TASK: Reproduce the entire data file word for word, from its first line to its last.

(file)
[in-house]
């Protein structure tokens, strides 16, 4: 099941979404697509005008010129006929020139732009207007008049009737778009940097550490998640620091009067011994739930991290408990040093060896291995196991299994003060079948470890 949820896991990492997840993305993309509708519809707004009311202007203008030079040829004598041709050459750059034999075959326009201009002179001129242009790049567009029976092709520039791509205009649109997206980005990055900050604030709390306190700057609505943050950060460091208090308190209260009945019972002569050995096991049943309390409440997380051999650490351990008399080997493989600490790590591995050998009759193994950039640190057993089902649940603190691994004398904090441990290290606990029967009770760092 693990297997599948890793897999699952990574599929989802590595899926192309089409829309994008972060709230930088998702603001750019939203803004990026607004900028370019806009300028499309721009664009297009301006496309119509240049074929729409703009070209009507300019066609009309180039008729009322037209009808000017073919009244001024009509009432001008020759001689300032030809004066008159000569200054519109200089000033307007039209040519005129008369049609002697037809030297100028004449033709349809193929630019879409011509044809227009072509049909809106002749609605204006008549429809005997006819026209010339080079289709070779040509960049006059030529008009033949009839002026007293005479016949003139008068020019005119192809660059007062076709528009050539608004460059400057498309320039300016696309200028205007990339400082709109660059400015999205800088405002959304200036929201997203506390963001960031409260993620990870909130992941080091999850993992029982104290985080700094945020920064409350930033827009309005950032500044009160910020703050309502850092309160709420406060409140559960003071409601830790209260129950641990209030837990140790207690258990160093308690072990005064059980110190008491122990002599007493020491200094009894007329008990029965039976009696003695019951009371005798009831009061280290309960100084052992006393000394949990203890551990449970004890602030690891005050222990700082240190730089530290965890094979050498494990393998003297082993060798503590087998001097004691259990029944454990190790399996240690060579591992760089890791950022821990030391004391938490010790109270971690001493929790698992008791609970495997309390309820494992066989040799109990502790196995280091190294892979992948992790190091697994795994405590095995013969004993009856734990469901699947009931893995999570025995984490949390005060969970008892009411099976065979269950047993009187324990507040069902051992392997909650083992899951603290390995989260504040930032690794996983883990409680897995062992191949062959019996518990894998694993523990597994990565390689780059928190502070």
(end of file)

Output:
[in-house]
């Protein structure tokens, strides 16, 4: 099941979404697509005008010129006929020139732009207007008049009737778009940097550490998640620091009067011994739930991290408990040093060896291995196991299994003060079948470890 949820896991990492997840993305993309509708519809707004009311202007203008030079040829004598041709050459750059034999075959326009201009002179001129242009790049567009029976092709520039791509205009649109997206980005990055900050604030709390306190700057609505943050950060460091208090308190209260009945019972002569050995096991049943309390409440997380051999650490351990008399080997493989600490790590591995050998009759193994950039640190057993089902649940603190691994004398904090441990290290606990029967009770760092 693990297997599948890793897999699952990574599929989802590595899926192309089409829309994008972060709230930088998702603001750019939203803004990026607004900028370019806009300028499309721009664009297009301006496309119509240049074929729409703009070209009507300019066609009309180039008729009322037209009808000017073919009244001024009509009432001008020759001689300032030809004066008159000569200054519109200089000033307007039209040519005129008369049609002697037809030297100028004449033709349809193929630019879409011509044809227009072509049909809106002749609605204006008549429809005997006819026209010339080079289709070779040509960049006059030529008009033949009839002026007293005479016949003139008068020019005119192809660059007062076709528009050539608004460059400057498309320039300016696309200028205007990339400082709109660059400015999205800088405002959304200036929201997203506390963001960031409260993620990870909130992941080091999850993992029982104290985080700094945020920064409350930033827009309005950032500044009160910020703050309502850092309160709420406060409140559960003071409601830790209260129950641990209030837990140790207690258990160093308690072990005064059980110190008491122990002599007493020491200094009894007329008990029965039976009696003695019951009371005798009831009061280290309960100084052992006393000394949990203890551990449970004890602030690891005050222990700082240190730089530290965890094979050498494990393998003297082993060798503590087998001097004691259990029944454990190790399996240690060579591992760089890791950022821990030391004391938490010790109270971690001493929790698992008791609970495997309390309820494992066989040799109990502790196995280091190294892979992948992790190091697994795994405590095995013969004993009856734990469901699947009931893995999570025995984490949390005060969970008892009411099976065979269950047993009187324990507040069902051992392997909650083992899951603290390995989260504040930032690794996983883990409680897995062992191949062959019996518990894998694993523990597994990565390689780059928190502070």